Skip to content

    Recently Viewed

      Listening...

      Home / Latest news / Innovation /
      What is an orphan drug?
      A female scientist conducting research in a laboratory, focusing on orphan drugs for rare diseases

      What is an orphan drug?

      The need for these rare disease therapies is strong, and access to them can be lifesaving. Here’s how Johnson & Johnson is innovating to help give patients options.

      Share Article
      share to

      An orphan drug is a drug intended for use in a rare disease. The World Health Organization defines a rare disease—sometimes referred to as an orphan disease—as one that affects fewer than 65 per 100,000 people.

      More than 7,000 rare diseases have been identified, and an estimated one in 10 Americans lives with a rare disease; half of these are children. Still, about 95% of rare diseases don’t have a treatment approved by the U.S. Food and Drug Administration (FDA), according to the Rare Disease Company Coalition.

      Rare disease definition graphic

      To encourage manufacturers to address this unmet patient need, in 1983 the federal government passed the Orphan Drug Act (ODA). Under the ODA, a company can request orphan drug designation from the FDA. If granted, the company qualifies for research grants, tax credits for qualified clinical trials and potential seven-year market exclusivity after the drug’s approval, among other benefits.

      The European Union, Australia and Japan have similar programs offering various incentives including market exclusivity, research and development grants and tax credits, plus regulatory benefits to further support an increase in the development of orphan drugs.

      In some parts of the world, the definition of a rare disease differs slightly. In the United States, a rare disease is one that affects fewer than 200,000 people. The EU defines an orphan disease as one that affects no more than 5 per 10,000 individuals.

      Despite the differences in what constitutes a rare disease, the ODA and other initiatives worldwide have inspired much-needed research and development for effective, life-altering treatments. “With these incentives and the commitment from the FDA, we’ve seen a vast increase in what’s available,” says Victoria Dohnal, Director, Global Regulatory Policy and Intelligence, Johnson & Johnson.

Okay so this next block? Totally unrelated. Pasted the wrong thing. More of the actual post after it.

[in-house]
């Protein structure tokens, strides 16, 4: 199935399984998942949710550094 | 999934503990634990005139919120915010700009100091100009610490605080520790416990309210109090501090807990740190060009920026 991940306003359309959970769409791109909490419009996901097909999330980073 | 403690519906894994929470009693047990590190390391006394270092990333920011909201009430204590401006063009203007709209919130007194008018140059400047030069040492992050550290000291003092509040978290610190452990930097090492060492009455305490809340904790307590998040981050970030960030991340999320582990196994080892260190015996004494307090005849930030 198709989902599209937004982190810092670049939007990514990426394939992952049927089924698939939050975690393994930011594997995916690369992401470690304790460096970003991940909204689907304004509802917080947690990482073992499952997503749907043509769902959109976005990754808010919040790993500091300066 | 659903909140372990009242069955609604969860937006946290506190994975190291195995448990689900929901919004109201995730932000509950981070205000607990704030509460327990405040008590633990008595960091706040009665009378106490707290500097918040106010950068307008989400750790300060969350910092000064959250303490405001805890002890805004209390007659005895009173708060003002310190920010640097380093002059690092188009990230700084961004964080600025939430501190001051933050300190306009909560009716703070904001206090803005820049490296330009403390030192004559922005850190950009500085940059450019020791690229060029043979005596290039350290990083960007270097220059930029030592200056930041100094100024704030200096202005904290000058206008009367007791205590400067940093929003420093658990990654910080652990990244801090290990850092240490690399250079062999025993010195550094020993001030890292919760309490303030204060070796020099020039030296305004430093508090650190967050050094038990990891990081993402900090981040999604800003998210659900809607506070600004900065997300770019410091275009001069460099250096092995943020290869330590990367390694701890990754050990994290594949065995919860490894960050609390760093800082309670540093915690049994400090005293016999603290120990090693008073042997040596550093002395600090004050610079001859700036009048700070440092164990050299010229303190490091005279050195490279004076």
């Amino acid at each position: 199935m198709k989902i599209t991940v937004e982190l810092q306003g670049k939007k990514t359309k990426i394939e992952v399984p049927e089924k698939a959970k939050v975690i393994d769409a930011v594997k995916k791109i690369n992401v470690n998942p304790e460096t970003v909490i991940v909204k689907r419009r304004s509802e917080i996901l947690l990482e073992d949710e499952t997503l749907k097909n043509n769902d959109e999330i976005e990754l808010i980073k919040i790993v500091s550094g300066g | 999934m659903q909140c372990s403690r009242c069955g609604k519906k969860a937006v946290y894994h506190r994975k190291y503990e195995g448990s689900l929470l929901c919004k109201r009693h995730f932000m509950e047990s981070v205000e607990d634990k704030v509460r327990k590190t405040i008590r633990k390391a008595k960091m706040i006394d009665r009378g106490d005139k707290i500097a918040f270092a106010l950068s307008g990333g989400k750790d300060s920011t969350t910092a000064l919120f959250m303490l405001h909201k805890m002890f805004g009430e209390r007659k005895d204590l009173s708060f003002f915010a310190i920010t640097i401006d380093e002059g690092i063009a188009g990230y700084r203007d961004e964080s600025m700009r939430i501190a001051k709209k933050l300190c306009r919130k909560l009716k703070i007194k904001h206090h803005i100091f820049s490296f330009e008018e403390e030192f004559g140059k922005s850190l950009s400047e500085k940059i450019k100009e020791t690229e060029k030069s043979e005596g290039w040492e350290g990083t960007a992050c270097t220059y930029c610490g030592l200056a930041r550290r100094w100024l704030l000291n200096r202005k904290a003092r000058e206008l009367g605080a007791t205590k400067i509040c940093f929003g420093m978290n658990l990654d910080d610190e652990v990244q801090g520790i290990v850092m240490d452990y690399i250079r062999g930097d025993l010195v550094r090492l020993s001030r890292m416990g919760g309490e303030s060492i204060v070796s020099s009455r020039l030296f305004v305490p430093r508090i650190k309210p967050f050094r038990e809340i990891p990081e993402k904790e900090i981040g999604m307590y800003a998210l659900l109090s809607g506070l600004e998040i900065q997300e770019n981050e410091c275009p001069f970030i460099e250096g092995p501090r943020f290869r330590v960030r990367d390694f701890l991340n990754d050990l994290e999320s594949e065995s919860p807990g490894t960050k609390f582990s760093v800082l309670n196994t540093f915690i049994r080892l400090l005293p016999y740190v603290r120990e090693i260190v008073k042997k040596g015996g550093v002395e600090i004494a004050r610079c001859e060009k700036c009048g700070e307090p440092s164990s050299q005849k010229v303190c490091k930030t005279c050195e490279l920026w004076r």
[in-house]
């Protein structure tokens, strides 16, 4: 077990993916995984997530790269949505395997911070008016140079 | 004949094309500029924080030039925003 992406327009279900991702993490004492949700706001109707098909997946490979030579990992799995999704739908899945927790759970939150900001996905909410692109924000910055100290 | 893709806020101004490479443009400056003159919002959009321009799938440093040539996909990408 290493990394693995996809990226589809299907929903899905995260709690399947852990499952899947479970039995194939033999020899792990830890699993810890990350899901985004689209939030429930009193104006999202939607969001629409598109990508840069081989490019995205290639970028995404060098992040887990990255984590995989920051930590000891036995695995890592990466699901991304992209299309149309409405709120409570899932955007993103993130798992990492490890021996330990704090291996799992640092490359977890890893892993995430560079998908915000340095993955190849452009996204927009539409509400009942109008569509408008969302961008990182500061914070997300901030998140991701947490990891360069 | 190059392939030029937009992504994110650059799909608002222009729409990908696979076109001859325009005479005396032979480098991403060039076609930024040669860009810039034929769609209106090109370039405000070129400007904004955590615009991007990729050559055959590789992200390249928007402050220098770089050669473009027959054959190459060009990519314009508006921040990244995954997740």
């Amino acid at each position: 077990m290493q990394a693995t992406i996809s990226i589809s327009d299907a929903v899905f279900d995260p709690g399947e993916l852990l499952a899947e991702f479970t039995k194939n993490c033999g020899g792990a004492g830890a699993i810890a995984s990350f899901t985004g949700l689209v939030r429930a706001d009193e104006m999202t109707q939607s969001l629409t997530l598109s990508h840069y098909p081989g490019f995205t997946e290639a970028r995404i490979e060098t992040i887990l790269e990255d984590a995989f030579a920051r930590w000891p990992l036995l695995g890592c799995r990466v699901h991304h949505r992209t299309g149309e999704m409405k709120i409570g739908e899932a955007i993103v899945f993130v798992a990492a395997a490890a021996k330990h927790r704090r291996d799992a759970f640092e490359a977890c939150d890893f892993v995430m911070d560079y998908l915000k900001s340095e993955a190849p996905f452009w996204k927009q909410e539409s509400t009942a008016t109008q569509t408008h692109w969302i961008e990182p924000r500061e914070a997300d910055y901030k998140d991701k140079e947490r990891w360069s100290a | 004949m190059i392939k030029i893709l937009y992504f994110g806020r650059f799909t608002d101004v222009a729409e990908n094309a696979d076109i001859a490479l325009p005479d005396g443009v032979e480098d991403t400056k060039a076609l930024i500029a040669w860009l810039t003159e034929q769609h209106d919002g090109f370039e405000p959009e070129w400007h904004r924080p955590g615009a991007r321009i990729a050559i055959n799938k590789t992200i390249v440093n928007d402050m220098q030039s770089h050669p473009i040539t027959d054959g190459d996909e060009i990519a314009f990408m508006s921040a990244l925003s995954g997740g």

Before the ODA was passed, the FDA had approved just 38 orphan drugs to treat rare diseases. Today, more than 650 orphan drugs have been approved by the FDA—with more in development.

      Committing to orphan drug innovations

      Orphan drug incentives continue to drive research of new treatments for rare diseases. Developing drugs for rare diseases requires Johnson & Johnson Innovative Medicine to utilize new approaches and creative development program designs. The company is focused on areas of medicine that can make the biggest difference, which includes various rare diseases like pulmonary arterial hypertension, rare inherited retinal diseases, rare maternal/fetal diseases, blood cancers (including multiple myeloma and non-Hodgkin’s lymphoma), AL amyloidosis and myasthenia gravis.

      “These interventions give patients treatment options to help mitigate symptoms of rare diseases, helping to improve their quality of life,” says Helen Spain, Vice President of Regulatory Affairs, Pulmonary Hypertension & Rare Disease, Johnson & Johnson.

      Today, more than 650 orphan drugs have been approved by the FDA—with more in development.

      While ODA initiatives are making a difference for patients with rare diseases, “we still have a long way to go,” says Dohnal.

      “We are very active and engaged in thinking through, ‘What do we need to move the science forward?’” explains Dohnal, adding that the company is committed to working with the FDA, patient advocacy groups and other stakeholders to advance the development of orphan drugs.

      “We want to make sure we’re getting the best options to patients as quickly, as efficiently and as safely as possible,” says Dohnal. “At the end of the day, trying to create treatments and cures is what we’re all about.”

      Adds Carina Righetti, Director, Global Market Access & Policy, Rare Diseases, Johnson & Johnson Innovative Medicine: “Improved rare disease awareness, sustained scientific innovation and public policies that support research and development and patient access to new therapies allow us to work together to transform the lives of patients with rare diseases.”

      Are you living with a rare disease?

      See if you might be eligible to participate in a study that could potentially help lead to more effective treatment.

      More from Johnson & Johnson

      Latest news
      healthcare worker in protective medical gear

      Johnson & Johnson named to Fortune’s 2024 America’s Most Innovative Companies list

      The company’s drive to develop novel solutions for the world’s toughest healthcare challenges has earned it a spot on Fortune’s second annual list.
      Innovation
      Headshots of three Johnson and Johnson female scientists

      Meet 3 leaders who are breaking new ground for women in healthcare

      For International Women’s Day, celebrate the achievements of these amazing female scientists and researchers at Johnson & Johnson.
      Innovation
      Close-up of a woman with low vision receiving an eye exam exam with a doctor shining light into her left eye

      What is low vision?

      Low vision isn’t the same as blindness, but navigating daily life with it is still challenging. For Low Vision Awareness Month, learn the facts—plus, the promising treatment innovations that are in the works.
      You are now leaving jnj.com. The site you’re being redirected to is a branded pharmaceutical website. Please click below to continue to that site.